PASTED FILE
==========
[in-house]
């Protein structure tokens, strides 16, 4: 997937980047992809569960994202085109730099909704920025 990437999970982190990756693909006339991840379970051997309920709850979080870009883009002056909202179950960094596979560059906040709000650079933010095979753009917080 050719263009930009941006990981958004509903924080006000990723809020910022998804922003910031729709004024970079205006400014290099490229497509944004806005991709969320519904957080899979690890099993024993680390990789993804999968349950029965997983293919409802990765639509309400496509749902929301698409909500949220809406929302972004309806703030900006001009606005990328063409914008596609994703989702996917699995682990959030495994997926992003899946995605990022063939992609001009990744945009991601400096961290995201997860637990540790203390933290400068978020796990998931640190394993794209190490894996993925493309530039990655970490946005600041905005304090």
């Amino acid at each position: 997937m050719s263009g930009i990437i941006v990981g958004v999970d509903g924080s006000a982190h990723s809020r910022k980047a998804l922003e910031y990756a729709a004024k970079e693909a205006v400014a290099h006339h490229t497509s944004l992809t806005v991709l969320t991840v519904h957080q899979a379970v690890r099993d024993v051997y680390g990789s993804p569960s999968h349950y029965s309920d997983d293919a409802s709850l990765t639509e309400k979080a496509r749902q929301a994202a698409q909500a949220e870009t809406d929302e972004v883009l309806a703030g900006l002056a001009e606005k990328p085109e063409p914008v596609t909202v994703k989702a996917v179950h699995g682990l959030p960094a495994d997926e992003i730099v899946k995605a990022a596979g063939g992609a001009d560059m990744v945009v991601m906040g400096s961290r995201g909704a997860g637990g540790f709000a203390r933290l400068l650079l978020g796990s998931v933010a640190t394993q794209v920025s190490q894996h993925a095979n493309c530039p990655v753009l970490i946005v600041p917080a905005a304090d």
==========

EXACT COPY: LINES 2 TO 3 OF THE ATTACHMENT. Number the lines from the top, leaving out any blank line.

């Protein structure tokens, strides 16, 4: 997937980047992809569960994202085109730099909704920025 990437999970982190990756693909006339991840379970051997309920709850979080870009883009002056909202179950960094596979560059906040709000650079933010095979753009917080 050719263009930009941006990981958004509903924080006000990723809020910022998804922003910031729709004024970079205006400014290099490229497509944004806005991709969320519904957080899979690890099993024993680390990789993804999968349950029965997983293919409802990765639509309400496509749902929301698409909500949220809406929302972004309806703030900006001009606005990328063409914008596609994703989702996917699995682990959030495994997926992003899946995605990022063939992609001009990744945009991601400096961290995201997860637990540790203390933290400068978020796990998931640190394993794209190490894996993925493309530039990655970490946005600041905005304090």
């Amino acid at each position: 997937m050719s263009g930009i990437i941006v990981g958004v999970d509903g924080s006000a982190h990723s809020r910022k980047a998804l922003e910031y990756a729709a004024k970079e693909a205006v400014a290099h006339h490229t497509s944004l992809t806005v991709l969320t991840v519904h957080q899979a379970v690890r099993d024993v051997y680390g990789s993804p569960s999968h349950y029965s309920d997983d293919a409802s709850l990765t639509e309400k979080a496509r749902q929301a994202a698409q909500a949220e870009t809406d929302e972004v883009l309806a703030g900006l002056a001009e606005k990328p085109e063409p914008v596609t909202v994703k989702a996917v179950h699995g682990l959030p960094a495994d997926e992003i730099v899946k995605a990022a596979g063939g992609a001009d560059m990744v945009v991601m906040g400096s961290r995201g909704a997860g637990g540790f709000a203390r933290l400068l650079l978020g796990s998931v933010a640190t394993q794209v920025s190490q894996h993925a095979n493309c530039p990655v753009l970490i946005v600041p917080a905005a304090d």